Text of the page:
Beyoncé a Boundary
By Raffique Shah
January 10, 2010
Should readers feel I am making light of a serious subject, I plead guilty. With the coming of artiste Beyoncé taking on proportions of the second coming of Christ, I cannot help but enjoy a sense of detached amusement. First, I had to find out just who the hell Beyoncé was. Upon enquiring, I repeatedly mispronounced the name-Beyonce, Beyond-only to be rudely corrected by my daughter.
So I learned she is a singer, entertainer, dancer and winner of Grammy awards, and that between her and her husband they are worth a pile of money, more than TSTT's gross assets. I have never listened to any of her songs, but who could miss out on those legs? I couldn't resist staring at them with her every promotional move, lecher that I am. But as a veteran admirer of great-looking women, I should add that I've seen better legs and better-looking women right here, home-grown-some of them sporting even better talents than the US artiste.
Legs aside, I immediately recognised the power of this woman, all 28 years of her. She is the only person I know who has succeeded in having the local and regional cricket authorities revise their cast-in-turf schedule to accommodate her entourage and local fans, said to number far more than the 25,000 who will attend the concert. WIPA left the West Indies without its first-string team for two vital Test cricket series for less a proverbial song! Now Dinanath and his boys are willing to sacrifice a game, and maybe a regional series, by making way for Beyoncé.
Worse, or better (depending on one's perspective), the QPCC overlords of the Oval are risking the irreparable damage to their recently refurbished facilities to accommodate this queen of song and dance. What if the Oval pitch and outfield are seriously damaged by 50,000 prancing feet, stiletto heels et al? I guess while cricket is one sport that this country excels in, it runs 10th-place to Beyoncé. Even the local cricket board and players are clamouring, 'Bring on Beyoncé!'
How past masters of the game and those who love it from Beyond a Boundary (as the late great CLR James wrote) must writhe in agony, whether they are alive and hobbling, or their skeletal remains are buried deep in this land of multiple contradictions. Cricket aside, a few keen observers have also noted that 25,000 people will spend an average of $1,000 (well, you must include the special outfits, the drinks) for two hours of entertainment. Over the next few weeks, another 100,000 or more will spend an additional $1,500 on average to attend the now-mandatory all-exclusive fetes, while yet another 50,000 will spend just as much, if not more, on what passes for Carnival costumes.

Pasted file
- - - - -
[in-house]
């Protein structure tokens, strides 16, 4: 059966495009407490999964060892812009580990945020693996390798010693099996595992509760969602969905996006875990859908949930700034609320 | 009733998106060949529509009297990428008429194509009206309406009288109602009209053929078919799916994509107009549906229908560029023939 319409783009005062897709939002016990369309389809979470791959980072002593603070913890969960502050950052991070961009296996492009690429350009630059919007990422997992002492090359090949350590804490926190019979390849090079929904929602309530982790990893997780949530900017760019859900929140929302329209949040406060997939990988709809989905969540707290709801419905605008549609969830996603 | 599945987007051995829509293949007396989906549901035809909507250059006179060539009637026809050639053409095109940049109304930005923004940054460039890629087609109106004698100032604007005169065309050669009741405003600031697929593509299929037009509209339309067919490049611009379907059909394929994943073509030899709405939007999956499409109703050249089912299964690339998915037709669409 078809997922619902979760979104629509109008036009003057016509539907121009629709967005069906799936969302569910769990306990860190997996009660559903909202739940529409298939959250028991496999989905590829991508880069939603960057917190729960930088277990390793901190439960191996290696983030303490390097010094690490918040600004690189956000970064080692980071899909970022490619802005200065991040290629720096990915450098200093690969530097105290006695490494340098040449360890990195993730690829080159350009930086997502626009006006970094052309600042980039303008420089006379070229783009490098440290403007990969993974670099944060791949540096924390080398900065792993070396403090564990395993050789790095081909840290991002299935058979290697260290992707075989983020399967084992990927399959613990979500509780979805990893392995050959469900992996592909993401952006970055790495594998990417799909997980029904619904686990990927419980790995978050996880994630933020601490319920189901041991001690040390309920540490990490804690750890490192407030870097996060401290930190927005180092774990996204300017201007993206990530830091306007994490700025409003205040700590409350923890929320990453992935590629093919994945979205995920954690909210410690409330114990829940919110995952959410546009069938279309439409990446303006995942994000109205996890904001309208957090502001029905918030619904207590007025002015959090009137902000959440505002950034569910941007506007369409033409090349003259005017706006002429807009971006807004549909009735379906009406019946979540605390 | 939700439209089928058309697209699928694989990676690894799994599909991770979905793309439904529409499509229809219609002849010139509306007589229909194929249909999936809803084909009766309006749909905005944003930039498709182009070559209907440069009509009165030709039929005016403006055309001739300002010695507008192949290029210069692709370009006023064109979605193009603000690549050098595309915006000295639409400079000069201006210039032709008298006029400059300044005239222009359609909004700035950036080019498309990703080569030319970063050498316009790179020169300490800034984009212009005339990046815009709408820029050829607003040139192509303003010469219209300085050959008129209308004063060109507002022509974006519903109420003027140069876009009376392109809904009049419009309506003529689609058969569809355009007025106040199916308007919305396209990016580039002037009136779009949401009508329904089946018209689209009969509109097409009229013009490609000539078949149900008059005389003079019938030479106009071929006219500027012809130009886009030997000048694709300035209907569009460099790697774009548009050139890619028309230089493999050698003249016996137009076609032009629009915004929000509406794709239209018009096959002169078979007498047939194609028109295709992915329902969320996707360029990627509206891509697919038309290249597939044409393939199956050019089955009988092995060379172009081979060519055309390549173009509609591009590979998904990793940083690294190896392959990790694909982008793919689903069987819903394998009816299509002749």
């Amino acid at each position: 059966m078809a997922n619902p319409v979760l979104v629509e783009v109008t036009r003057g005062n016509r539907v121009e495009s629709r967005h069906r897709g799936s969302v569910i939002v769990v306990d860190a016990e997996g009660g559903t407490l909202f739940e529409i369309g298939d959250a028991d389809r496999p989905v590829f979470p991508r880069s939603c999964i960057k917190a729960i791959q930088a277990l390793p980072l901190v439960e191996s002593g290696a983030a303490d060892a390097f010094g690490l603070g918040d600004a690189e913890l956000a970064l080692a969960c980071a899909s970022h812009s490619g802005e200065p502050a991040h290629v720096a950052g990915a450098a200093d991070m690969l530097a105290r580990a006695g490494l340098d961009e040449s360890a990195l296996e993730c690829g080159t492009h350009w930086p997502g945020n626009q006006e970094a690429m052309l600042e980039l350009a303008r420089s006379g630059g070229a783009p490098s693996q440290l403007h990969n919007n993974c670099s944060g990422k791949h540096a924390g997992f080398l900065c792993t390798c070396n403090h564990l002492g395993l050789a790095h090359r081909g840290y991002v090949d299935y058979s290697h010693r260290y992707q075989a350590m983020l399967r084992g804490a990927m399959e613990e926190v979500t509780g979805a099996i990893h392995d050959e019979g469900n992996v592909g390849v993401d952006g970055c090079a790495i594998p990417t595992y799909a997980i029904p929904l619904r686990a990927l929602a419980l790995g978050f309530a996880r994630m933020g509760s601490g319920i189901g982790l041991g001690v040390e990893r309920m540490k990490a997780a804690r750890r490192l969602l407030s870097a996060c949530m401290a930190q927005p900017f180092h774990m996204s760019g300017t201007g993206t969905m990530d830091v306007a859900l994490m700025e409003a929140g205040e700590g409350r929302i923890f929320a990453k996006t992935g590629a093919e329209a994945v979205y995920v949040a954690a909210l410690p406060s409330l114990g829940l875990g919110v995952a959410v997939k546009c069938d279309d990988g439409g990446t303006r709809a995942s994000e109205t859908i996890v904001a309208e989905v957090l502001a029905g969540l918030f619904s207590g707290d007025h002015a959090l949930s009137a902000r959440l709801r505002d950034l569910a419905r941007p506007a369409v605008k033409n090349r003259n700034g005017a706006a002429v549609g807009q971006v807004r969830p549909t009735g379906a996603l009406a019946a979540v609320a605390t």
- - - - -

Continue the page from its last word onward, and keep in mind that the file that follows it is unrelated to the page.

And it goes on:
Two issues here. First, the majority of the above cannot easily afford what they spend. Some of the mainly young ones would cajole their parents into meeting the expenses. But others will commit crimes, murder hapless victims if they must, only to satisfy their 'needs' that are beyond their dollar-boundaries. Police statistics prove that robberies and burglaries increase many-fold as we approach the season of spend-what-you-don't have. But who cares? Even those who cry bloody murder over high crime would easily roll bum-bums with others who literally robbed their bloody way into the Beyoncé concert and other parties.
Second, among this lot are the very people who, after spending money they can ill-afford to check Beyoncé's legs from afar, would complain about having to pay increased property tax far less than what they put out for personal pleasure. 'Where the hell does Government expect us to find $1,000 to pay property tax?' they will scream, as they wave placards in protest. Their after-Beyoncé and after-Carnival debts would take them maybe a year to pay off. But say what? One must have one's priorities right. And setting aside, say, $200 a month for future rainy-days, is not on the list topped by Beyoncé and Carnival.
Instant gratification is infinitely more important than a secure future. As for TSTT, which has taken flak for its sponsorship of the event (real cost never to be revealed), its employees are right to demand their two-grammes of flesh before Beyoncé gets her kilo. After all, she will be here today, gone tomorrow. They will be around for a long time keeping the corporation's image aloft (although I sometimes wonder, especially when my land line remains dead like a dodo for weeks!).
To be fair to TSTT, it does put out mucho dollars in support of local sport and culture, certainly after rival Digicel came on the scene. While the state-owned corporation will not reveal contractual obligations, its expenses can be gleaned from another, fraternal source.
The Guardian (UK) recently revealed that Muammar Gaddafi's son Hannibal, the one who beat up his wife at a posh London hotel, and later joined with the battered woman to hammer their servant in Switzerland, had Beyoncé do a US$2 million, one-hour gig for their guests on the Caribbean island of St Barts. That's the kind of company TSTT must be proud of being associated with-the colonel's wastrel son, no less. I say no more.
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